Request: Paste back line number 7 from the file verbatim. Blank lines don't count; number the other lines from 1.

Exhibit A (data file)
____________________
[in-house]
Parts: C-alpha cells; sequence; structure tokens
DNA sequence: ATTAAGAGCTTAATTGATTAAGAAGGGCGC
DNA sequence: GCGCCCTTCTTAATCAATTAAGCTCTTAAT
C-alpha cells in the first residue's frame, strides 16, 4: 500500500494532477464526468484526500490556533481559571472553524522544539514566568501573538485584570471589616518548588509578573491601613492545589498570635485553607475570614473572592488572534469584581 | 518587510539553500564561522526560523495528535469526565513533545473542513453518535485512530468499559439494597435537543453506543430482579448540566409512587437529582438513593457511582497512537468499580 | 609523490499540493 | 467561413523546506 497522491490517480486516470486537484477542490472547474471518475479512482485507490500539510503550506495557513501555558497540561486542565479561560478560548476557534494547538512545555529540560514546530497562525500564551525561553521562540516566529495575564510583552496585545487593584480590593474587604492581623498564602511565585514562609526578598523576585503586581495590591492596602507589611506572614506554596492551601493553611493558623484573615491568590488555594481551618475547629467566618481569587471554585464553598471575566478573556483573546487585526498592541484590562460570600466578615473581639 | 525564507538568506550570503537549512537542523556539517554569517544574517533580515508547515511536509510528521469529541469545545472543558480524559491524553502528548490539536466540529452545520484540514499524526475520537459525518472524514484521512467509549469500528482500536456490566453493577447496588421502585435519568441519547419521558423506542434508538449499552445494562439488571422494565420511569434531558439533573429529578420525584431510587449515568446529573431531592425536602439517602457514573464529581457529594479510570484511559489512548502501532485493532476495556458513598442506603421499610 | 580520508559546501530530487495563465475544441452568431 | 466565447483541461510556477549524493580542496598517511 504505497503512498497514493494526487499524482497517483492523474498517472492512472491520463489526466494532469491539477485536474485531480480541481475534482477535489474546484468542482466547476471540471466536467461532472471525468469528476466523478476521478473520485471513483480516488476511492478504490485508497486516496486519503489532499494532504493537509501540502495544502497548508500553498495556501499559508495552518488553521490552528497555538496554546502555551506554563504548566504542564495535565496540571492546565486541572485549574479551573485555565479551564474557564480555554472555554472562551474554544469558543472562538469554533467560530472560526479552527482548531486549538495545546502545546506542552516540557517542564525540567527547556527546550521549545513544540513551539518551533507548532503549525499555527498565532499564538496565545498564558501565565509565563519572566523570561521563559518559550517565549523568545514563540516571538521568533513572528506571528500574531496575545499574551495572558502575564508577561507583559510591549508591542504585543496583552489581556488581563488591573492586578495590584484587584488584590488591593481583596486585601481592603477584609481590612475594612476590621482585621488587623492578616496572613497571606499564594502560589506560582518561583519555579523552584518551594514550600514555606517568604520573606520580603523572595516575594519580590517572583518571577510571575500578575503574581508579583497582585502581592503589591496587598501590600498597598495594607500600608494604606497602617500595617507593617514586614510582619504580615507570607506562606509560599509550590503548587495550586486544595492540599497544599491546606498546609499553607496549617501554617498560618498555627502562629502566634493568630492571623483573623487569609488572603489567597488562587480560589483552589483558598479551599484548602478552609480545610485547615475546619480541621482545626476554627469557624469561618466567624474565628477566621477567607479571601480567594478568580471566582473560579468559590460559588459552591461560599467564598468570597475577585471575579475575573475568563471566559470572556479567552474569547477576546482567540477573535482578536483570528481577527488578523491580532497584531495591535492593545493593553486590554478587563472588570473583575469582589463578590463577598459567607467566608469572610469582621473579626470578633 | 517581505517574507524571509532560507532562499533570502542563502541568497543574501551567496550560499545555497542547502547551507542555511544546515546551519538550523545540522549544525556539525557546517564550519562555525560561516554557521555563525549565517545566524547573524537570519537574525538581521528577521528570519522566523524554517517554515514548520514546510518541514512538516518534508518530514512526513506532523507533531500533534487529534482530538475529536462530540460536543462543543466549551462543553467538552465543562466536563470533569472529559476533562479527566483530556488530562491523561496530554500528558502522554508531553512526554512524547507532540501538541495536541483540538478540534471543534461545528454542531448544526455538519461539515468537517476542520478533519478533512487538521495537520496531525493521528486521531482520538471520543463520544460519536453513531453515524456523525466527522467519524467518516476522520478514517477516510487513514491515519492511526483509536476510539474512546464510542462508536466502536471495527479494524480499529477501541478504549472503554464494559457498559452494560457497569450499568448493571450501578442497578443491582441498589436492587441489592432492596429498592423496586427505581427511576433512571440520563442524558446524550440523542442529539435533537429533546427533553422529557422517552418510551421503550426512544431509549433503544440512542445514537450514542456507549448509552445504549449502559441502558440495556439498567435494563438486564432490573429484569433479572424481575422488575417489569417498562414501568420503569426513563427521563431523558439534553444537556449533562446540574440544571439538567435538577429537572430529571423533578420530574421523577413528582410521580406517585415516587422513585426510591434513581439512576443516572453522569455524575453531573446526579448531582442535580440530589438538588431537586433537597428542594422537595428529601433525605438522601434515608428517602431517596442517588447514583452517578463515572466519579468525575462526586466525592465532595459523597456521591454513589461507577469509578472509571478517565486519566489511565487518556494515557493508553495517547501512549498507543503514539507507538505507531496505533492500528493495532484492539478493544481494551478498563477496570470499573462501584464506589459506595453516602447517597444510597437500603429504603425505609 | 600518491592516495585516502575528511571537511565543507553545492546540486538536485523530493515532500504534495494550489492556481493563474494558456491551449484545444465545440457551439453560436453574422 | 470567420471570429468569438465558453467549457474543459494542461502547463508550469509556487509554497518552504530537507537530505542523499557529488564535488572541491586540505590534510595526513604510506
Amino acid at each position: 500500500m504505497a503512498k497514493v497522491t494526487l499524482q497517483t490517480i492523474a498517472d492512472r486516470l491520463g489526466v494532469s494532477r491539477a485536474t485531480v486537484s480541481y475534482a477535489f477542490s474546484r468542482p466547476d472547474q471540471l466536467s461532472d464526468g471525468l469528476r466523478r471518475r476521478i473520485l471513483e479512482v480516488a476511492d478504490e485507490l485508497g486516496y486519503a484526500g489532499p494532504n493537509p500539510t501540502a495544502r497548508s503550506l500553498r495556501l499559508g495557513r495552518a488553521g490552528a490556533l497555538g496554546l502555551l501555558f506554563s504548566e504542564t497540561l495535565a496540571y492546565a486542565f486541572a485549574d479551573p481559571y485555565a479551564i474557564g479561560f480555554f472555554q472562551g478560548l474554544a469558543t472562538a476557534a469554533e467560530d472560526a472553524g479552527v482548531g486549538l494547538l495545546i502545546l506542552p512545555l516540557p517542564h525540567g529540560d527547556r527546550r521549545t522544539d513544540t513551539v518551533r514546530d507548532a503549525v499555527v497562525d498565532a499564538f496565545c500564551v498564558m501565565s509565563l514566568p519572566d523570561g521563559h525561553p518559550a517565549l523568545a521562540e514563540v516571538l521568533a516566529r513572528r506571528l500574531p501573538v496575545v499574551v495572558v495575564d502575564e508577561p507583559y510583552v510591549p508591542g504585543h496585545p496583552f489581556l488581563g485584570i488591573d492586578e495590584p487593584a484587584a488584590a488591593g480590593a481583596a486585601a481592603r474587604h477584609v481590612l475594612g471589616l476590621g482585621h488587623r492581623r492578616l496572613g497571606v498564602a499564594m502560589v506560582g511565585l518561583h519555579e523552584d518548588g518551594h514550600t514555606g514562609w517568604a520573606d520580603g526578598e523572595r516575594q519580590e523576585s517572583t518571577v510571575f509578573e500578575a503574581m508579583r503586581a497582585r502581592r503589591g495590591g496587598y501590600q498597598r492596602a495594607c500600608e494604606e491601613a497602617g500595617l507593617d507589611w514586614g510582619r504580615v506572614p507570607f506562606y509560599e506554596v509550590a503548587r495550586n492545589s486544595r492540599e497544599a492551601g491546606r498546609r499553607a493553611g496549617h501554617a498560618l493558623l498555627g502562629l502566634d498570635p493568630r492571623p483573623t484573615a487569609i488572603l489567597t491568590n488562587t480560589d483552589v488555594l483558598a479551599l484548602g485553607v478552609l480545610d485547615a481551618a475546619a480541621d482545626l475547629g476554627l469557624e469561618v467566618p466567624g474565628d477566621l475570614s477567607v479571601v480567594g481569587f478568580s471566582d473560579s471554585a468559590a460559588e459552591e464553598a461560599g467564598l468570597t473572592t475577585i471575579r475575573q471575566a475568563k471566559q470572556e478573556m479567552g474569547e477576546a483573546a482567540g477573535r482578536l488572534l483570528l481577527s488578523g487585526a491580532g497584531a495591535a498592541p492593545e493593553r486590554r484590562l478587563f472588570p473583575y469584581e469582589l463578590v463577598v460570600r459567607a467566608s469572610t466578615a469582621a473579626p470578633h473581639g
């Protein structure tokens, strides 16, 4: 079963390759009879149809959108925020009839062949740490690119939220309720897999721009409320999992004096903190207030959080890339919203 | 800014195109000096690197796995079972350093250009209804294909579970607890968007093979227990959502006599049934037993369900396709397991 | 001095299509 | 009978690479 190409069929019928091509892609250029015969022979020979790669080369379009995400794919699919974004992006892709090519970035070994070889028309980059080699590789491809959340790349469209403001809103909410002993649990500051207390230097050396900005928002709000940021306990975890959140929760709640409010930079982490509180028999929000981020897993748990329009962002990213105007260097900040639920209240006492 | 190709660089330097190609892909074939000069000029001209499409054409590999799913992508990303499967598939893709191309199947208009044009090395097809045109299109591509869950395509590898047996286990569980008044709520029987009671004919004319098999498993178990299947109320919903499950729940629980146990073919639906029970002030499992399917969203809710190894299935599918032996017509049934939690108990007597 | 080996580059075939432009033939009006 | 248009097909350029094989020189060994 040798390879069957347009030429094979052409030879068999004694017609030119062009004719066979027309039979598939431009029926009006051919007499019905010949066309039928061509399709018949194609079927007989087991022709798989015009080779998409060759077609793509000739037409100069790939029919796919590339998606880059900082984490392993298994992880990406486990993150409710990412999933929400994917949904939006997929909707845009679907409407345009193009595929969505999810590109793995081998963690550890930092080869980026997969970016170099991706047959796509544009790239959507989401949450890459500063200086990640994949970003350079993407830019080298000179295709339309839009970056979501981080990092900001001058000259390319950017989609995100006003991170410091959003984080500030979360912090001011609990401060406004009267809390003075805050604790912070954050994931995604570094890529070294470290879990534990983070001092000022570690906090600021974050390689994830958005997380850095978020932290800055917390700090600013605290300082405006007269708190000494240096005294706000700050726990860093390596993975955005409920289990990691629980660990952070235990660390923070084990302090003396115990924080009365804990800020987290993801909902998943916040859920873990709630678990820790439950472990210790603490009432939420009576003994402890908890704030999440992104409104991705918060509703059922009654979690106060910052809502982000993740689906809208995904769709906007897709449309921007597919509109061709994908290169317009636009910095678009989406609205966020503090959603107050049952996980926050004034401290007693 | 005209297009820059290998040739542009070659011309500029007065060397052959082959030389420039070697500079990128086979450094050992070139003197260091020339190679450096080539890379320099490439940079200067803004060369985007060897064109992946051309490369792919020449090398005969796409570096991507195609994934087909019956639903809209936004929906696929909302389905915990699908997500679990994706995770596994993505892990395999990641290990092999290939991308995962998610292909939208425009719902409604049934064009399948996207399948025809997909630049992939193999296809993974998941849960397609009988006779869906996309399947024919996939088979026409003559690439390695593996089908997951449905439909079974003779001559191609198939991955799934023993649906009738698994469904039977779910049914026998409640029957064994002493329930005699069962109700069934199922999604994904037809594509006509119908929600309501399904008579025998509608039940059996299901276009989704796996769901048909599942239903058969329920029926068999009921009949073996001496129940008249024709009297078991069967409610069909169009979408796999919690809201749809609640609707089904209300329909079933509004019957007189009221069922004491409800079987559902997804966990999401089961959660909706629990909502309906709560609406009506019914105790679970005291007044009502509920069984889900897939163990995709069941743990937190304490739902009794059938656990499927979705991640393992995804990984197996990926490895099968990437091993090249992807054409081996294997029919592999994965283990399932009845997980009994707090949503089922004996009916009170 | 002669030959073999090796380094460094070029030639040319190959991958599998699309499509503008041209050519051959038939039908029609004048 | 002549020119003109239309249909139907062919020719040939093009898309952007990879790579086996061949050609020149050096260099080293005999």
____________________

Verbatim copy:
């Protein structure tokens, strides 16, 4: 079963390759009879149809959108925020009839062949740490690119939220309720897999721009409320999992004096903190207030959080890339919203 | 800014195109000096690197796995079972350093250009209804294909579970607890968007093979227990959502006599049934037993369900396709397991 | 001095299509 | 009978690479 190409069929019928091509892609250029015969022979020979790669080369379009995400794919699919974004992006892709090519970035070994070889028309980059080699590789491809959340790349469209403001809103909410002993649990500051207390230097050396900005928002709000940021306990975890959140929760709640409010930079982490509180028999929000981020897993748990329009962002990213105007260097900040639920209240006492 | 190709660089330097190609892909074939000069000029001209499409054409590999799913992508990303499967598939893709191309199947208009044009090395097809045109299109591509869950395509590898047996286990569980008044709520029987009671004919004319098999498993178990299947109320919903499950729940629980146990073919639906029970002030499992399917969203809710190894299935599918032996017509049934939690108990007597 | 080996580059075939432009033939009006 | 248009097909350029094989020189060994 040798390879069957347009030429094979052409030879068999004694017609030119062009004719066979027309039979598939431009029926009006051919007499019905010949066309039928061509399709018949194609079927007989087991022709798989015009080779998409060759077609793509000739037409100069790939029919796919590339998606880059900082984490392993298994992880990406486990993150409710990412999933929400994917949904939006997929909707845009679907409407345009193009595929969505999810590109793995081998963690550890930092080869980026997969970016170099991706047959796509544009790239959507989401949450890459500063200086990640994949970003350079993407830019080298000179295709339309839009970056979501981080990092900001001058000259390319950017989609995100006003991170410091959003984080500030979360912090001011609990401060406004009267809390003075805050604790912070954050994931995604570094890529070294470290879990534990983070001092000022570690906090600021974050390689994830958005997380850095978020932290800055917390700090600013605290300082405006007269708190000494240096005294706000700050726990860093390596993975955005409920289990990691629980660990952070235990660390923070084990302090003396115990924080009365804990800020987290993801909902998943916040859920873990709630678990820790439950472990210790603490009432939420009576003994402890908890704030999440992104409104991705918060509703059922009654979690106060910052809502982000993740689906809208995904769709906007897709449309921007597919509109061709994908290169317009636009910095678009989406609205966020503090959603107050049952996980926050004034401290007693 | 005209297009820059290998040739542009070659011309500029007065060397052959082959030389420039070697500079990128086979450094050992070139003197260091020339190679450096080539890379320099490439940079200067803004060369985007060897064109992946051309490369792919020449090398005969796409570096991507195609994934087909019956639903809209936004929906696929909302389905915990699908997500679990994706995770596994993505892990395999990641290990092999290939991308995962998610292909939208425009719902409604049934064009399948996207399948025809997909630049992939193999296809993974998941849960397609009988006779869906996309399947024919996939088979026409003559690439390695593996089908997951449905439909079974003779001559191609198939991955799934023993649906009738698994469904039977779910049914026998409640029957064994002493329930005699069962109700069934199922999604994904037809594509006509119908929600309501399904008579025998509608039940059996299901276009989704796996769901048909599942239903058969329920029926068999009921009949073996001496129940008249024709009297078991069967409610069909169009979408796999919690809201749809609640609707089904209300329909079933509004019957007189009221069922004491409800079987559902997804966990999401089961959660909706629990909502309906709560609406009506019914105790679970005291007044009502509920069984889900897939163990995709069941743990937190304490739902009794059938656990499927979705991640393992995804990984197996990926490895099968990437091993090249992807054409081996294997029919592999994965283990399932009845997980009994707090949503089922004996009916009170 | 002669030959073999090796380094460094070029030639040319190959991958599998699309499509503008041209050519051959038939039908029609004048 | 002549020119003109239309249909139907062919020719040939093009898309952007990879790579086996061949050609020149050096260099080293005999």